Jon W. 09 Feb 98 - 11:37 AM
Jon W. 09 Feb 98 - 11:51 AM
Joe Offer 09 Feb 98 - 03:27 PM
Jon W. 09 Feb 98 - 05:05 PM
alison 09 Feb 98 - 05:14 PM
David 11 Feb 98 - 02:15 PM
Earl 11 Feb 98 - 04:50 PM
Jon W. 11 Feb 98 - 06:25 PM
GaryD 12 Feb 98 - 12:06 AM
Bill 12 Feb 98 - 01:13 AM
Paul Stamler 12 Feb 98 - 03:37 AM
Bo 13 Feb 98 - 12:59 AM
Joe Offer 13 Feb 98 - 01:52 AM
13 Feb 98 - 12:41 PM
JMike 13 Feb 98 - 11:23 PM
Bert 16 Feb 98 - 05:01 PM
Whippoorwill 17 Feb 98 - 04:06 PM
Tim Jaques tjaques@netcom.ca 17 Feb 98 - 07:06 PM
Tim Jaques tjaques@netcom.ca 17 Feb 98 - 07:08 PM
GaryD 22 Feb 98 - 08:07 PM
Joe Offer 27 Jan 99 - 06:17 PM
Lonesome EJ 28 Jan 99 - 02:20 AM
Steve Parkes 28 Jan 99 - 03:59 AM
Alan of Australia 28 Jan 99 - 04:35 AM
Cara 28 Jan 99 - 09:23 AM
Dave 28 Jan 99 - 09:49 AM
Steve Latimer 28 Jan 99 - 10:46 AM
Allan S. 28 Jan 99 - 10:56 AM
Bill in Alabama 28 Jan 99 - 02:10 PM
Allan C. 28 Jan 99 - 03:59 PM
Bill in Alabama 28 Jan 99 - 05:22 PM
Art Thieme 28 Jan 99 - 06:04 PM
Will 28 Jan 99 - 06:44 PM
Michael Emory 28 Jan 99 - 11:13 PM
Steve Parkes 29 Jan 99 - 10:57 AM
Bill in Alabama 29 Jan 99 - 11:21 AM
Allan C. 29 Jan 99 - 01:45 PM
Armand (inactive) 29 Jan 99 - 02:57 PM
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Subject: Lyr Add: SEAMUS AND THE LADY (Alan Foster)
From: Alan of Oz
Date: 23 Jan 98 - 12:17 AM

G'day,
In the "Definitions Please ??" thread Elektra pointed us to urban legends, more commonly known in Oz as urban myths. This sort of story can be a good source of inspiration for songwriters. Check out the Ronald Opus thread for an example (although strictly speaking this isn't an urban myth because it's true).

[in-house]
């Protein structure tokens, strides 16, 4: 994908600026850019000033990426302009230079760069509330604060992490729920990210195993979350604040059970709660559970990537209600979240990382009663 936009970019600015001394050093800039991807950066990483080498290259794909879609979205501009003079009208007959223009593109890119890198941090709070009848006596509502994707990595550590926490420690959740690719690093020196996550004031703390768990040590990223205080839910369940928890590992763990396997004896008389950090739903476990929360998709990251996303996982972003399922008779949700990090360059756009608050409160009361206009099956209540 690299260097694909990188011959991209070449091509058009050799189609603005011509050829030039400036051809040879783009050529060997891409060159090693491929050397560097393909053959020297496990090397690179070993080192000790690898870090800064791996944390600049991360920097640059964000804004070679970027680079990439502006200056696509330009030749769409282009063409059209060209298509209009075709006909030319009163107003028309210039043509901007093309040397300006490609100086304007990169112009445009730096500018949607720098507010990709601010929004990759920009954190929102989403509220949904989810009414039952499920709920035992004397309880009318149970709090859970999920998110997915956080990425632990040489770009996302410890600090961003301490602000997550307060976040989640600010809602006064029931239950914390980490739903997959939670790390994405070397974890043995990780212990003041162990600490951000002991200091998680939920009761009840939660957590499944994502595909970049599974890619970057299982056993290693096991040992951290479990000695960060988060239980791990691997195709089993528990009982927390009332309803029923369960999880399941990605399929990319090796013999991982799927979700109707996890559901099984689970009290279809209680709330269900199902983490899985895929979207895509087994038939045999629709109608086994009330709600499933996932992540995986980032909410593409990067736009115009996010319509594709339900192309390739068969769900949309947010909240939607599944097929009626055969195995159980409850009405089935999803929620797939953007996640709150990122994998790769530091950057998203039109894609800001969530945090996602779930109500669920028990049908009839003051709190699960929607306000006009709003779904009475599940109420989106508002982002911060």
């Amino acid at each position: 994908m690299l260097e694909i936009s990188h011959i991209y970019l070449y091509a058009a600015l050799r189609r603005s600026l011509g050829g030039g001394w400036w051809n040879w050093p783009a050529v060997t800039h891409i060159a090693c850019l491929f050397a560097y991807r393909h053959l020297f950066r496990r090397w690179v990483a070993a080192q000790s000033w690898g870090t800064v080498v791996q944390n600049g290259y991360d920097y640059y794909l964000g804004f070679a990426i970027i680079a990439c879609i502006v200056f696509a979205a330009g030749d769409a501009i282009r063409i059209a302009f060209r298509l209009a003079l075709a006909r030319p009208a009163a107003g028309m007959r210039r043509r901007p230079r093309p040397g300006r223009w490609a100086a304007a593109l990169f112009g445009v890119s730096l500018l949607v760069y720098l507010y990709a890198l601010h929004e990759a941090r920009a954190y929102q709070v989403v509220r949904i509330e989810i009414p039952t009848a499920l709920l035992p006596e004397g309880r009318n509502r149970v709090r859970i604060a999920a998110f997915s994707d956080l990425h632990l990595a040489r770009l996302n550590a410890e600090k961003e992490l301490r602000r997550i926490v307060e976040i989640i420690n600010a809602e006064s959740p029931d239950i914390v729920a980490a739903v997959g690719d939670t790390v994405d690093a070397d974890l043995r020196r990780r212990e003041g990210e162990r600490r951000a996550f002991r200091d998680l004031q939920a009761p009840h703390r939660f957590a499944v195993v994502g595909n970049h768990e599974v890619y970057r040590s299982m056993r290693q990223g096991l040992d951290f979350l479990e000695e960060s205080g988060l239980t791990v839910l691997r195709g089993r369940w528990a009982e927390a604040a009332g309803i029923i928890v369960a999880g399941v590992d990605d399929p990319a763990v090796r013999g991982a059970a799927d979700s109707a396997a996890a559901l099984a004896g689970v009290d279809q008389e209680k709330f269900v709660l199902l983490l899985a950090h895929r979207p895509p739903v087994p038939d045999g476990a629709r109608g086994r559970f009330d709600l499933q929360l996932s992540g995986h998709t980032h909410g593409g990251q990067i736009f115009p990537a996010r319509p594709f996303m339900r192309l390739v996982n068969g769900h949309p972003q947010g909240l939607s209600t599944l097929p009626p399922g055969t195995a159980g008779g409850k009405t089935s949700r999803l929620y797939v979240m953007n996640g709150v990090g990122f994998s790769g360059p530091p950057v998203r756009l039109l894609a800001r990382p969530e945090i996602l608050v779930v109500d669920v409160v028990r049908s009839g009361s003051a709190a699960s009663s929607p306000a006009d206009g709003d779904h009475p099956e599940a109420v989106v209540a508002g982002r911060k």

Here's another example:-

  SEAMUS AND THE LADY

by Alan Foster

      E                   A           E
One Friday in May Seamus went on his way
                                   B7
From his job at the meatworks, in haste
       E                    A             E
As he did every week he disguised his physique
                                   B7
With a bag full of meat round his waist.
        A                         E
As he crossed o'er the road lanes one and two slowed
                         B7
So Seamus ran at a fast rate
         E                            A         B7
But the lady in lane three, well she never did see
          E          B7          E
Poor old Seamus till it was too late.

Well Seamus he rolled, as it knocked him stone cold
And his meat it spilled onto the road
The lady alighted, the entrails she sighted,
Her brain went into overload.
"Oh the poor man", she cried, "he's split down the side